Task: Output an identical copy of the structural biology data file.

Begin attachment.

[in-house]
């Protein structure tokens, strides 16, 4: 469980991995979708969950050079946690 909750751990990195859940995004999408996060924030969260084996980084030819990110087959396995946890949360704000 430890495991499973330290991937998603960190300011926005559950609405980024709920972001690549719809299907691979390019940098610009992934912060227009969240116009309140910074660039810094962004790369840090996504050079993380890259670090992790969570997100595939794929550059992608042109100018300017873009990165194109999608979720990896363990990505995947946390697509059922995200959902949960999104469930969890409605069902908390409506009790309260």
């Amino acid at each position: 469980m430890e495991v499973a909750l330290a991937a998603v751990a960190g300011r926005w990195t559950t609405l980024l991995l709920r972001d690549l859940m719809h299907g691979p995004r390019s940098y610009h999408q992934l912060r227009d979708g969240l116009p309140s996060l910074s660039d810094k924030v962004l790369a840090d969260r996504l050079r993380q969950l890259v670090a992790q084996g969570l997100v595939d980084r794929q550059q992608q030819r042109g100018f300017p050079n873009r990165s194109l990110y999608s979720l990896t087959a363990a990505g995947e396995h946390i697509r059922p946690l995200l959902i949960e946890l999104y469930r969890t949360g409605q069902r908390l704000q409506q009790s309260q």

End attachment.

[in-house]
């Protein structure tokens, strides 16, 4: 469980991995979708969950050079946690 909750751990990195859940995004999408996060924030969260084996980084030819990110087959396995946890949360704000 430890495991499973330290991937998603960190300011926005559950609405980024709920972001690549719809299907691979390019940098610009992934912060227009969240116009309140910074660039810094962004790369840090996504050079993380890259670090992790969570997100595939794929550059992608042109100018300017873009990165194109999608979720990896363990990505995947946390697509059922995200959902949960999104469930969890409605069902908390409506009790309260």
């Amino acid at each position: 469980m430890e495991v499973a909750l330290a991937a998603v751990a960190g300011r926005w990195t559950t609405l980024l991995l709920r972001d690549l859940m719809h299907g691979p995004r390019s940098y610009h999408q992934l912060r227009d979708g969240l116009p309140s996060l910074s660039d810094k924030v962004l790369a840090d969260r996504l050079r993380q969950l890259v670090a992790q084996g969570l997100v595939d980084r794929q550059q992608q030819r042109g100018f300017p050079n873009r990165s194109l990110y999608s979720l990896t087959a363990a990505g995947e396995h946390i697509r059922p946690l995200l959902i949960e946890l999104y469930r969890t949360g409605q069902r908390l704000q409506q009790s309260q």